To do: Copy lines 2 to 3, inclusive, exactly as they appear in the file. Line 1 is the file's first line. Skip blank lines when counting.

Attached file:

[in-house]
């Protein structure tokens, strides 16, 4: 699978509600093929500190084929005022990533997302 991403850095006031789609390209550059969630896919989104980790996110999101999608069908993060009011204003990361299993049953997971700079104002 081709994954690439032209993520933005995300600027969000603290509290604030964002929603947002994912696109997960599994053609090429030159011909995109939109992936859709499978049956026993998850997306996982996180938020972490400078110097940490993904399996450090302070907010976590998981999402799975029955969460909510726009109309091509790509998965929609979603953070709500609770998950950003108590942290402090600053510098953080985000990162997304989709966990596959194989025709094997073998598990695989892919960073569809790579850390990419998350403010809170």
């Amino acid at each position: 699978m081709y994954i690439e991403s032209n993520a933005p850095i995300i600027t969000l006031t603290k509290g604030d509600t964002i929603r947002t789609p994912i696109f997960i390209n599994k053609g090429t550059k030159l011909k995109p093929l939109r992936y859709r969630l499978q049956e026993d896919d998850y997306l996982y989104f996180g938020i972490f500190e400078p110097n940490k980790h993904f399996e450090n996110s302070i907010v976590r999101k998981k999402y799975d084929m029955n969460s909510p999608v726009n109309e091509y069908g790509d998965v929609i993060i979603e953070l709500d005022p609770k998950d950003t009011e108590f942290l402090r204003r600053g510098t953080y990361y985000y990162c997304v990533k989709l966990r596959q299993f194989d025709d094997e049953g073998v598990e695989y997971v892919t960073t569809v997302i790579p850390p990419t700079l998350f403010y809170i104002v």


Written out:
């Protein structure tokens, strides 16, 4: 699978509600093929500190084929005022990533997302 991403850095006031789609390209550059969630896919989104980790996110999101999608069908993060009011204003990361299993049953997971700079104002 081709994954690439032209993520933005995300600027969000603290509290604030964002929603947002994912696109997960599994053609090429030159011909995109939109992936859709499978049956026993998850997306996982996180938020972490400078110097940490993904399996450090302070907010976590998981999402799975029955969460909510726009109309091509790509998965929609979603953070709500609770998950950003108590942290402090600053510098953080985000990162997304989709966990596959194989025709094997073998598990695989892919960073569809790579850390990419998350403010809170």
């Amino acid at each position: 699978m081709y994954i690439e991403s032209n993520a933005p850095i995300i600027t969000l006031t603290k509290g604030d509600t964002i929603r947002t789609p994912i696109f997960i390209n599994k053609g090429t550059k030159l011909k995109p093929l939109r992936y859709r969630l499978q049956e026993d896919d998850y997306l996982y989104f996180g938020i972490f500190e400078p110097n940490k980790h993904f399996e450090n996110s302070i907010v976590r999101k998981k999402y799975d084929m029955n969460s909510p999608v726009n109309e091509y069908g790509d998965v929609i993060i979603e953070l709500d005022p609770k998950d950003t009011e108590f942290l402090r204003r600053g510098t953080y990361y985000y990162c997304v990533k989709l966990r596959q299993f194989d025709d094997e049953g073998v598990e695989y997971v892919t960073t569809v997302i790579p850390p990419t700079l998350f403010y809170i104002v």